By this time, we all know enough about coronavirus. We also know what social distancing, being in self-quarantine means. The ongoing #safehands challenge is teaching us to wash your hands for 20 seconds. And we also have all the information on immunity-boosting food items to be included in our diets!

But unfortunately, in this scenario of pandemic scare and uncertainties revolving around it, there is one piece of big advice that is still completely overlooked to fight and cope with Coronavirus by boosting your immunity. I am talking about mother nature’s immunity booster – Good Sleep.

A night of good quality sleep is more elusive and important than ever!

Human studies involving prolonged sleep loss indicate alterations of immune function.

Sleep well for boosting immunity

Yes, lack of sleep can affect your immune system. Prolonged and severe sleep deprivation is associated with alterations of natural and cellular immune function.

Studies show that people who don’t get quality sleep or enough sleep are more likely to get sick after being exposed to a virus, such as a common cold virus. Back in 1982, a study found that workers who had chronically struggled with disturbed sleep exhibited depressed cellular immune functions which made them more vulnerable to respiratory tract infections.

A study with a sample of nearly 57,000 women conducted in 2012 reported that those sleeping 6 hours or less a night, were at significantly greater risk of developing pneumonia compared to those sleeping 8 hours a night.

Even a modest disturbance of sleep produces a reduction of natural immune responses and protective (T cell) cytokine production. A 2009 study found that even 10 to 38 minutes of staying awake in the case of an 8-hour sleeper, were associated with a 3.9 times increase in the risk of developing a cold.

In another experiment, researchers discovered that when volunteers cut back from seven-and-a-half to six-and-a-half hours’ sleep a night, genes that were associated with processes like inflammation, immune response and response to stress became more active. The team also saw increases in the activity of genes associated with diabetes and the risk of cancer. The reverse happened when the volunteers added an hour of sleep.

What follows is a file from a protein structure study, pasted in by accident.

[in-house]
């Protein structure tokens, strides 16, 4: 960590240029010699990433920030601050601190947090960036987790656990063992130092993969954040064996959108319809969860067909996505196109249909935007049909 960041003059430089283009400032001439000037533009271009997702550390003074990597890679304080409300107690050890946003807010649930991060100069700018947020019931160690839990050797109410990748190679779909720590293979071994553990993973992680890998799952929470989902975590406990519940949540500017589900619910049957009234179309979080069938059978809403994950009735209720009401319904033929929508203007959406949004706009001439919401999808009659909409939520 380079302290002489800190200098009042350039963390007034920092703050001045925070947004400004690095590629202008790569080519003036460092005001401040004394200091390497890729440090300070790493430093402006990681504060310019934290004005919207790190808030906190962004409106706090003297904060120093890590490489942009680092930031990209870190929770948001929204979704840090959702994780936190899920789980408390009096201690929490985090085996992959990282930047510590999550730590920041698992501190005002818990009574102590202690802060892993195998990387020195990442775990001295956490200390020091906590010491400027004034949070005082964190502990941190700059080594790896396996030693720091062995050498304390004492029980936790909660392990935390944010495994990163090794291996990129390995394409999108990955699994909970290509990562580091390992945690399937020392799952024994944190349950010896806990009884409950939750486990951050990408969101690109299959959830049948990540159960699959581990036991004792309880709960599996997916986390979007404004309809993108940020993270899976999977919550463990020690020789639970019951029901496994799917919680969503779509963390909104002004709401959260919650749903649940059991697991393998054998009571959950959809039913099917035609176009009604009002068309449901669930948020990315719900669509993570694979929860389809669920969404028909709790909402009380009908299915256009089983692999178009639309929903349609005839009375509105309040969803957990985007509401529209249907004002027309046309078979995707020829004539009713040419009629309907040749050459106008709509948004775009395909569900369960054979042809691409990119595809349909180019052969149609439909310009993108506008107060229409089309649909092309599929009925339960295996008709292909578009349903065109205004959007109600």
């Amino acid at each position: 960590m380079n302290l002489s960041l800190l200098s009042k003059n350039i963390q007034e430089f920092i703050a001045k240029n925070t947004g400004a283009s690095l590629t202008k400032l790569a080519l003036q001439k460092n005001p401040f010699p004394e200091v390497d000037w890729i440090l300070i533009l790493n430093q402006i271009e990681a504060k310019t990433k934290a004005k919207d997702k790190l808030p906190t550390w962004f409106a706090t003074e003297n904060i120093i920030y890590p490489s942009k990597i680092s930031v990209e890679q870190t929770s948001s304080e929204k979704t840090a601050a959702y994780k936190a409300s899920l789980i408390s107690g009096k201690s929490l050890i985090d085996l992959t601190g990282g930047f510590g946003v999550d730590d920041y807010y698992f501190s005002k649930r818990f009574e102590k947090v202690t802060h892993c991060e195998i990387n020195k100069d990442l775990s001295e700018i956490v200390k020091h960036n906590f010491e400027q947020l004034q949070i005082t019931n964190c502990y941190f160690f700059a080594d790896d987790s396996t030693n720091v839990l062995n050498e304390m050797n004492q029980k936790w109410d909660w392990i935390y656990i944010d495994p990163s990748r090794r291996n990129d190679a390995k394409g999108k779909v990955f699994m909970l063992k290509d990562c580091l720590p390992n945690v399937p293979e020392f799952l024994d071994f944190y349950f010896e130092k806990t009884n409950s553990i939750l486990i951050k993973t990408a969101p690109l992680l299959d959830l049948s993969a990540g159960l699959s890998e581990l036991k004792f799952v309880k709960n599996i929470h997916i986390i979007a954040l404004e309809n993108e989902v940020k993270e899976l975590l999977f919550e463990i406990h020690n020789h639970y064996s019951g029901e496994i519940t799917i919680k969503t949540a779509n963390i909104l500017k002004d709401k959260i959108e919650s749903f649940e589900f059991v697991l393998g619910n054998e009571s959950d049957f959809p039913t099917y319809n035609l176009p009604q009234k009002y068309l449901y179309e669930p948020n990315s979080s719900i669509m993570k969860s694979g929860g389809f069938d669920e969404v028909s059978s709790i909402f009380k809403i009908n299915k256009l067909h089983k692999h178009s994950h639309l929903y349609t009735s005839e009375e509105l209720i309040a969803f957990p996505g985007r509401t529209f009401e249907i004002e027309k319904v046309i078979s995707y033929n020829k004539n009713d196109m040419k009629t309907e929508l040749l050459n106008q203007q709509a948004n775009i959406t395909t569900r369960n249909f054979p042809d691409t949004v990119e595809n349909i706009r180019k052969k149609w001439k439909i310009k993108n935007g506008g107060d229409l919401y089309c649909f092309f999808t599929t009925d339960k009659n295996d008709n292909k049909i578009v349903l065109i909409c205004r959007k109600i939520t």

During sleep, your immune system releases proteins called cytokines, some of which help promote sleep. Certain cytokines need to increase when you have an infection or inflammation, or when you’re under stress. Sleep deprivation may decrease the production of these protective cytokines. Besides, infection-fighting antibodies and cells are reduced during periods when you don’t get enough sleep.

Therefore, highlighting the preventative role that good sleep plays in helping you not only stay healthy but also increase the odds of you successfully fighting the virus.

Sleep well for better recovery!

Changes in sleep after infection are also important determinants of disease and mortality levels. Lack of sleep can affect how fast you recover after getting sick.

Research suggests that more sleep in the two days before infection leads not only to increased resistance to infection but also to higher survival rates after having an infection. Many of the health benefits of sleep take place during Non-Rapid Eye Movement (NREM) sleep i.e. tissue growth and repair occurs; energy is restored and hormones that are essential for growth and development are released. Emphasizing, increase in NREM sleep leads to increased survival rates after an infection.

So, the clear message is that if you are getting less than seven hours’ sleep a night, you are leading yourself to an immediate decline in your immune system’s ability to fight off viruses and bacteria, thereby increasing your chances of falling sick frequently and if you alter your sleep habits, even just a little bit, it could make you healthier as well as help your recovery after catching the infection.

Sleep well!

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